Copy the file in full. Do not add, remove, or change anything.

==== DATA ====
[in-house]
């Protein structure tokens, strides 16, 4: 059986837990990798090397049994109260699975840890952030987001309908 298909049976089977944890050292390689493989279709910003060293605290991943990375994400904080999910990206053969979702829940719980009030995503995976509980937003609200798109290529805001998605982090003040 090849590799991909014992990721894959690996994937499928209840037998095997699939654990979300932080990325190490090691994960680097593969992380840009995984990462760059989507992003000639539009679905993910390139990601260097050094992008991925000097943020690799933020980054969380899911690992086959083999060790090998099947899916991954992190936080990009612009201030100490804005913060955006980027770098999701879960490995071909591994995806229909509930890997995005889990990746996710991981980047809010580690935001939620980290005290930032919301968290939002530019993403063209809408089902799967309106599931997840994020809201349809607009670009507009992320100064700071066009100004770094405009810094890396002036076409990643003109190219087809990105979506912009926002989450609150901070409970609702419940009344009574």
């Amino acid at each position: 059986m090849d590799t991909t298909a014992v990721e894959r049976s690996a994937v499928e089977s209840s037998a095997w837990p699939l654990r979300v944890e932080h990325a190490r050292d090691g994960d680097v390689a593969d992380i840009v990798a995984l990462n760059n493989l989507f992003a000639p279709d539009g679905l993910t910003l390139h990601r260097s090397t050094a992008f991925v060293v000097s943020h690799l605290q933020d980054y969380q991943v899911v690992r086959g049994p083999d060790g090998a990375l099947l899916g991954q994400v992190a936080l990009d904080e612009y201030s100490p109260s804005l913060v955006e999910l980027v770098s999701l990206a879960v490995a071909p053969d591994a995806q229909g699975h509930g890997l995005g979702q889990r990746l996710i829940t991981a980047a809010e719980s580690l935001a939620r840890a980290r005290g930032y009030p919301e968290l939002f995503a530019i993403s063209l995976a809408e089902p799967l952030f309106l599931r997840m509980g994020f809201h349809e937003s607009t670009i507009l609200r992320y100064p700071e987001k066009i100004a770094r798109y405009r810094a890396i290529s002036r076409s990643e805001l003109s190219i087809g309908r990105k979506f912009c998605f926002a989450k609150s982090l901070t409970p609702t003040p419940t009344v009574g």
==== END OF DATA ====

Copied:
[in-house]
């Protein structure tokens, strides 16, 4: 059986837990990798090397049994109260699975840890952030987001309908 298909049976089977944890050292390689493989279709910003060293605290991943990375994400904080999910990206053969979702829940719980009030995503995976509980937003609200798109290529805001998605982090003040 090849590799991909014992990721894959690996994937499928209840037998095997699939654990979300932080990325190490090691994960680097593969992380840009995984990462760059989507992003000639539009679905993910390139990601260097050094992008991925000097943020690799933020980054969380899911690992086959083999060790090998099947899916991954992190936080990009612009201030100490804005913060955006980027770098999701879960490995071909591994995806229909509930890997995005889990990746996710991981980047809010580690935001939620980290005290930032919301968290939002530019993403063209809408089902799967309106599931997840994020809201349809607009670009507009992320100064700071066009100004770094405009810094890396002036076409990643003109190219087809990105979506912009926002989450609150901070409970609702419940009344009574």
């Amino acid at each position: 059986m090849d590799t991909t298909a014992v990721e894959r049976s690996a994937v499928e089977s209840s037998a095997w837990p699939l654990r979300v944890e932080h990325a190490r050292d090691g994960d680097v390689a593969d992380i840009v990798a995984l990462n760059n493989l989507f992003a000639p279709d539009g679905l993910t910003l390139h990601r260097s090397t050094a992008f991925v060293v000097s943020h690799l605290q933020d980054y969380q991943v899911v690992r086959g049994p083999d060790g090998a990375l099947l899916g991954q994400v992190a936080l990009d904080e612009y201030s100490p109260s804005l913060v955006e999910l980027v770098s999701l990206a879960v490995a071909p053969d591994a995806q229909g699975h509930g890997l995005g979702q889990r990746l996710i829940t991981a980047a809010e719980s580690l935001a939620r840890a980290r005290g930032y009030p919301e968290l939002f995503a530019i993403s063209l995976a809408e089902p799967l952030f309106l599931r997840m509980g994020f809201h349809e937003s607009t670009i507009l609200r992320y100064p700071e987001k066009i100004a770094r798109y405009r810094a890396i290529s002036r076409s990643e805001l003109s190219i087809g309908r990105k979506f912009c998605f926002a989450k609150s982090l901070t409970p609702t003040p419940t009344v009574g």